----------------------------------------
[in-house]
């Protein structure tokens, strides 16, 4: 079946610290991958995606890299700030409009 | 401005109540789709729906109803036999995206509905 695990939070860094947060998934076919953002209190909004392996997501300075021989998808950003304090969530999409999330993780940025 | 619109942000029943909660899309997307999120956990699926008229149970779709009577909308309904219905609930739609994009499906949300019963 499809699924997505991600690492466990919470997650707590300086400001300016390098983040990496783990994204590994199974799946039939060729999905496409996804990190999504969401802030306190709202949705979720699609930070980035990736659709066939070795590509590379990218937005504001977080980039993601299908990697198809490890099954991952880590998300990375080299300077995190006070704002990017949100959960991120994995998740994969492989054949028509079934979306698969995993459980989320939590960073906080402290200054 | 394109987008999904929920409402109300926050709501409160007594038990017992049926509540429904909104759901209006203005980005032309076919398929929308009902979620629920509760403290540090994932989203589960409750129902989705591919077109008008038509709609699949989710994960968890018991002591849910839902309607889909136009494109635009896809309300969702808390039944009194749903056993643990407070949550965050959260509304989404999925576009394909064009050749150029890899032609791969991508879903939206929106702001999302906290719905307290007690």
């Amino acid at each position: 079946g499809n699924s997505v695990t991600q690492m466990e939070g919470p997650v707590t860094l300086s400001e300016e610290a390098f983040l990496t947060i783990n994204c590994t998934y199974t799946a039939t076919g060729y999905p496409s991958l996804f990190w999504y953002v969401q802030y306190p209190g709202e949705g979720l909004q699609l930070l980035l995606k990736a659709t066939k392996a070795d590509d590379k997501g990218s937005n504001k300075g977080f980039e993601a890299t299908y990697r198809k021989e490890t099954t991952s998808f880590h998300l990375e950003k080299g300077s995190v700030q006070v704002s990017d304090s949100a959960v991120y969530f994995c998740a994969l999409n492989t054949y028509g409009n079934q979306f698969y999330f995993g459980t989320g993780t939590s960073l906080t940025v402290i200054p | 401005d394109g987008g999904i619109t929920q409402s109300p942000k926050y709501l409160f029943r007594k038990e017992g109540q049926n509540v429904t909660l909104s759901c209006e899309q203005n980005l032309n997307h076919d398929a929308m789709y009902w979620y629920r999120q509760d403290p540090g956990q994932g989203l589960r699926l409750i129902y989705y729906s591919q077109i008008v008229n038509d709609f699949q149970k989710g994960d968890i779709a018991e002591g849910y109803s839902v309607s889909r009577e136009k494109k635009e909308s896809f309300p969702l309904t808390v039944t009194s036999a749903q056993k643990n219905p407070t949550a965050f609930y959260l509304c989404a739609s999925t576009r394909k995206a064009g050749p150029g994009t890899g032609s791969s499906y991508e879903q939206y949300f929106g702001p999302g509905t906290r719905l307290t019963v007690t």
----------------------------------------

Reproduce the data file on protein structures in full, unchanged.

[in-house]
């Protein structure tokens, strides 16, 4: 079946610290991958995606890299700030409009 | 401005109540789709729906109803036999995206509905 695990939070860094947060998934076919953002209190909004392996997501300075021989998808950003304090969530999409999330993780940025 | 619109942000029943909660899309997307999120956990699926008229149970779709009577909308309904219905609930739609994009499906949300019963 499809699924997505991600690492466990919470997650707590300086400001300016390098983040990496783990994204590994199974799946039939060729999905496409996804990190999504969401802030306190709202949705979720699609930070980035990736659709066939070795590509590379990218937005504001977080980039993601299908990697198809490890099954991952880590998300990375080299300077995190006070704002990017949100959960991120994995998740994969492989054949028509079934979306698969995993459980989320939590960073906080402290200054 | 394109987008999904929920409402109300926050709501409160007594038990017992049926509540429904909104759901209006203005980005032309076919398929929308009902979620629920509760403290540090994932989203589960409750129902989705591919077109008008038509709609699949989710994960968890018991002591849910839902309607889909136009494109635009896809309300969702808390039944009194749903056993643990407070949550965050959260509304989404999925576009394909064009050749150029890899032609791969991508879903939206929106702001999302906290719905307290007690």
């Amino acid at each position: 079946g499809n699924s997505v695990t991600q690492m466990e939070g919470p997650v707590t860094l300086s400001e300016e610290a390098f983040l990496t947060i783990n994204c590994t998934y199974t799946a039939t076919g060729y999905p496409s991958l996804f990190w999504y953002v969401q802030y306190p209190g709202e949705g979720l909004q699609l930070l980035l995606k990736a659709t066939k392996a070795d590509d590379k997501g990218s937005n504001k300075g977080f980039e993601a890299t299908y990697r198809k021989e490890t099954t991952s998808f880590h998300l990375e950003k080299g300077s995190v700030q006070v704002s990017d304090s949100a959960v991120y969530f994995c998740a994969l999409n492989t054949y028509g409009n079934q979306f698969y999330f995993g459980t989320g993780t939590s960073l906080t940025v402290i200054p | 401005d394109g987008g999904i619109t929920q409402s109300p942000k926050y709501l409160f029943r007594k038990e017992g109540q049926n509540v429904t909660l909104s759901c209006e899309q203005n980005l032309n997307h076919d398929a929308m789709y009902w979620y629920r999120q509760d403290p540090g956990q994932g989203l589960r699926l409750i129902y989705y729906s591919q077109i008008v008229n038509d709609f699949q149970k989710g994960d968890i779709a018991e002591g849910y109803s839902v309607s889909r009577e136009k494109k635009e909308s896809f309300p969702l309904t808390v039944t009194s036999a749903q056993k643990n219905p407070t949550a965050f609930y959260l509304c989404a739609s999925t576009r394909k995206a064009g050749p150029g994009t890899g032609s791969s499906y991508e879903q939206y949300f929106g702001p999302g509905t906290r719905l307290t019963v007690t």